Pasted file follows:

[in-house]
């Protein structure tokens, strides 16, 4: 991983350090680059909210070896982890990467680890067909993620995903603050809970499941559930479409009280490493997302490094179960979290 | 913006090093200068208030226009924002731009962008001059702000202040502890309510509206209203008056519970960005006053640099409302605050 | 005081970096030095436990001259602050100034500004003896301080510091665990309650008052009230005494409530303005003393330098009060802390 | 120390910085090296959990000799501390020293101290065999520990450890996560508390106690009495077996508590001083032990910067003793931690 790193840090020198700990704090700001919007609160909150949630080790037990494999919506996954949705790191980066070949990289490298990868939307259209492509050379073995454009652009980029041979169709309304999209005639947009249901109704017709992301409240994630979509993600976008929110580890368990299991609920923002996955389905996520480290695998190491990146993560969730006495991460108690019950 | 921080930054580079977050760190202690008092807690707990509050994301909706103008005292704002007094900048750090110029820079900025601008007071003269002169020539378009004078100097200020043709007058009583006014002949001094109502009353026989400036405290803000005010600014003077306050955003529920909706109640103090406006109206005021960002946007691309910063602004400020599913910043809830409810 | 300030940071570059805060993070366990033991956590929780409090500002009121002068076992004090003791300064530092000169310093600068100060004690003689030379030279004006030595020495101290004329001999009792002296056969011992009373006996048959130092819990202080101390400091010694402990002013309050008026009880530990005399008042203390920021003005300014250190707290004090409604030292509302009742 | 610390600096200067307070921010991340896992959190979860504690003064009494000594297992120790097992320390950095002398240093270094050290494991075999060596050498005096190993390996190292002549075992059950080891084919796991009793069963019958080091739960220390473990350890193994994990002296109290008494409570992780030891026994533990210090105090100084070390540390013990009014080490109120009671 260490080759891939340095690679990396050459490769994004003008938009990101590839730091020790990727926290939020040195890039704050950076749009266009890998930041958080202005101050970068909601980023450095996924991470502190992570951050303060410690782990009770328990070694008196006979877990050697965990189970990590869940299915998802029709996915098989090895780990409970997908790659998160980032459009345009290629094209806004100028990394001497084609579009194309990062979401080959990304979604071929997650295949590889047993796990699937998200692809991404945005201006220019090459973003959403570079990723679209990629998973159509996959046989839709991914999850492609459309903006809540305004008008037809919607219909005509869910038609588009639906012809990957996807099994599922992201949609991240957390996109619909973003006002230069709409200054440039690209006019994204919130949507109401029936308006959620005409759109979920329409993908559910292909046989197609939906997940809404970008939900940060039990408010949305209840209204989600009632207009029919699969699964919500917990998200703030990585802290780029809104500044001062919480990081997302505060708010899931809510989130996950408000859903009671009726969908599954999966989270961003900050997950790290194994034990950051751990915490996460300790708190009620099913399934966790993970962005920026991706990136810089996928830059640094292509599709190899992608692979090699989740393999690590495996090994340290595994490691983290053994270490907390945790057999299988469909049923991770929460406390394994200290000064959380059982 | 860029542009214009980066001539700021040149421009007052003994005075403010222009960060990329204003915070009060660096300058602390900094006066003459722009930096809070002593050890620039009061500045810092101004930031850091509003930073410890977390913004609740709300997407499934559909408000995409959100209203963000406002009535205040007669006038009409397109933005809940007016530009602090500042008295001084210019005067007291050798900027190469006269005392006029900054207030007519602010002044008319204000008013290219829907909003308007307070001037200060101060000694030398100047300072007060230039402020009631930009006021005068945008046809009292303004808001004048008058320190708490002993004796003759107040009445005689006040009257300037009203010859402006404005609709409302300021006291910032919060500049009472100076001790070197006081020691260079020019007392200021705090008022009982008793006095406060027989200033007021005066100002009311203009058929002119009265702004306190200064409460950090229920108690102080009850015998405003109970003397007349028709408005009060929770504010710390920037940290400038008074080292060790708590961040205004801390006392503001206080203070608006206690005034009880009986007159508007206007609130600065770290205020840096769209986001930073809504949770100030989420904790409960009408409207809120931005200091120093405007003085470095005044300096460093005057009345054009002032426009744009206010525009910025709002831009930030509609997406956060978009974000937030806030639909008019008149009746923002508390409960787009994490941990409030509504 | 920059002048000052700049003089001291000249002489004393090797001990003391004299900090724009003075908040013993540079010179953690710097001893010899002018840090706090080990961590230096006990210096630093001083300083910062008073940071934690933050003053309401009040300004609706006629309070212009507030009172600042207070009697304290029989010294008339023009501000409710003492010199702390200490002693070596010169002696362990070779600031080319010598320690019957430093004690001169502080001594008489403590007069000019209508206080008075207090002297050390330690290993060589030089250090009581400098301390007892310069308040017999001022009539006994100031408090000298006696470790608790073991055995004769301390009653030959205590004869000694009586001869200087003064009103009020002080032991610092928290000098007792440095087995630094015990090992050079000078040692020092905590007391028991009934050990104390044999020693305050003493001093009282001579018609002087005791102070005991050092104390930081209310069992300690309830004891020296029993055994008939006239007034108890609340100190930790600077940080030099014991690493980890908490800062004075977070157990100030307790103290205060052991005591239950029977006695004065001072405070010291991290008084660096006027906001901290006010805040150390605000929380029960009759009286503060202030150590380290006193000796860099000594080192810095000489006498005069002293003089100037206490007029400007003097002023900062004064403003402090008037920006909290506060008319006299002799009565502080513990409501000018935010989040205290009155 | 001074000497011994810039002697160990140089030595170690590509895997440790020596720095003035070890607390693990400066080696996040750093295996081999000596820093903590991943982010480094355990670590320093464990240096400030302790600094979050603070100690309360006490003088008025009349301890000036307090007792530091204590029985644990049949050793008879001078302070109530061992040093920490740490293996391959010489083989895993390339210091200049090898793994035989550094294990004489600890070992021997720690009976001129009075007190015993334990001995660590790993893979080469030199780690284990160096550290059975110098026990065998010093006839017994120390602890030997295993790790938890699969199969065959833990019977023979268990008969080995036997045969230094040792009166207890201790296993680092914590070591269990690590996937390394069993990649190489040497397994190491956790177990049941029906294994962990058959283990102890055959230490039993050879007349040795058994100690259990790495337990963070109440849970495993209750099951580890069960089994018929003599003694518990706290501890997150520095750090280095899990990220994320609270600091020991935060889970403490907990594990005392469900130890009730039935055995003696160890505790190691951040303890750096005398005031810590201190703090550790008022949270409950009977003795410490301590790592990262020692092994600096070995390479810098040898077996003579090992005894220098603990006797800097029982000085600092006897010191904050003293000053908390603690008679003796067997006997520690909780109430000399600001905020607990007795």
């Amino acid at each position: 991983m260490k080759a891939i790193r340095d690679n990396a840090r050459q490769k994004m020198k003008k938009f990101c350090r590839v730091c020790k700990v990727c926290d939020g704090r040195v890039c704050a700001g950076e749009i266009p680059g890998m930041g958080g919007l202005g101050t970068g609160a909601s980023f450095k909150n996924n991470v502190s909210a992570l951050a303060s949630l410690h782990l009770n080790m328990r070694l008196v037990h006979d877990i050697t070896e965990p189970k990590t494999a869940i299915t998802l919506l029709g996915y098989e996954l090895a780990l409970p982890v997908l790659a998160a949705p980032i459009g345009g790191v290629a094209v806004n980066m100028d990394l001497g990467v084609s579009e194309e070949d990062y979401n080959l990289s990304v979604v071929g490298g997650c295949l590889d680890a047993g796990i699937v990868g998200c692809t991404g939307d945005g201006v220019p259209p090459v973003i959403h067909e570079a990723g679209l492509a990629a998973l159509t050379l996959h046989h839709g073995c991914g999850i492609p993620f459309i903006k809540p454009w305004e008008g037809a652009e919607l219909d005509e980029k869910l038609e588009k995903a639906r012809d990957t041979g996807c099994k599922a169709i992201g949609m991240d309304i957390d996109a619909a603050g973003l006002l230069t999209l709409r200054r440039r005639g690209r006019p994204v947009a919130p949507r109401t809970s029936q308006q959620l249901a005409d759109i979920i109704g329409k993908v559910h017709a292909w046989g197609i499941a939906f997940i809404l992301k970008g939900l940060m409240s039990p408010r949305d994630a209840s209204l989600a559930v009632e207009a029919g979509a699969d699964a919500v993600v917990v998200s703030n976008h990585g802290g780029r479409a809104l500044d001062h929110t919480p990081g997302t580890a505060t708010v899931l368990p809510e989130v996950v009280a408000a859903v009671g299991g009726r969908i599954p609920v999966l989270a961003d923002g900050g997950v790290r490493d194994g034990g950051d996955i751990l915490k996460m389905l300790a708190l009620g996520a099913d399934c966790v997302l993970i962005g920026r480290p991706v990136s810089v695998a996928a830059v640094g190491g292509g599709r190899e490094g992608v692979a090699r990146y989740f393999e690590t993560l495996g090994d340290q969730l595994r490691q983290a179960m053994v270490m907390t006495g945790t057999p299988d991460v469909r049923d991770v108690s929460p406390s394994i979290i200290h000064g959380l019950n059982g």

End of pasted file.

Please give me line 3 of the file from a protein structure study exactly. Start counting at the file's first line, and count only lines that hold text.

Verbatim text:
């Amino acid at each position: 991983m260490k080759a891939i790193r340095d690679n990396a840090r050459q490769k994004m020198k003008k938009f990101c350090r590839v730091c020790k700990v990727c926290d939020g704090r040195v890039c704050a700001g950076e749009i266009p680059g890998m930041g958080g919007l202005g101050t970068g609160a909601s980023f450095k909150n996924n991470v502190s909210a992570l951050a303060s949630l410690h782990l009770n080790m328990r070694l008196v037990h006979d877990i050697t070896e965990p189970k990590t494999a869940i299915t998802l919506l029709g996915y098989e996954l090895a780990l409970p982890v997908l790659a998160a949705p980032i459009g345009g790191v290629a094209v806004n980066m100028d990394l001497g990467v084609s579009e194309e070949d990062y979401n080959l990289s990304v979604v071929g490298g997650c295949l590889d680890a047993g796990i699937v990868g998200c692809t991404g939307d945005g201006v220019p259209p090459v973003i959403h067909e570079a990723g679209l492509a990629a998973l159509t050379l996959h046989h839709g073995c991914g999850i492609p993620f459309i903006k809540p454009w305004e008008g037809a652009e919607l219909d005509e980029k869910l038609e588009k995903a639906r012809d990957t041979g996807c099994k599922a169709i992201g949609m991240d309304i957390d996109a619909a603050g973003l006002l230069t999209l709409r200054r440039r005639g690209r006019p994204v947009a919130p949507r109401t809970s029936q308006q959620l249901a005409d759109i979920i109704g329409k993908v559910h017709a292909w046989g197609i499941a939906f997940i809404l992301k970008g939900l940060m409240s039990p408010r949305d994630a209840s209204l989600a559930v009632e207009a029919g979509a699969d699964a919500v993600v917990v998200s703030n976008h990585g802290g780029r479409a809104l500044d001062h929110t919480p990081g997302t580890a505060t708010v899931l368990p809510e989130v996950v009280a408000a859903v009671g299991g009726r969908i599954p609920v999966l989270a961003d923002g900050g997950v790290r490493d194994g034990g950051d996955i751990l915490k996460m389905l300790a708190l009620g996520a099913d399934c966790v997302l993970i962005g920026r480290p991706v990136s810089v695998a996928a830059v640094g190491g292509g599709r190899e490094g992608v692979a090699r990146y989740f393999e690590t993560l495996g090994d340290q969730l595994r490691q983290a179960m053994v270490m907390t006495g945790t057999p299988d991460v469909r049923d991770v108690s929460p406390s394994i979290i200290h000064g959380l019950n059982g």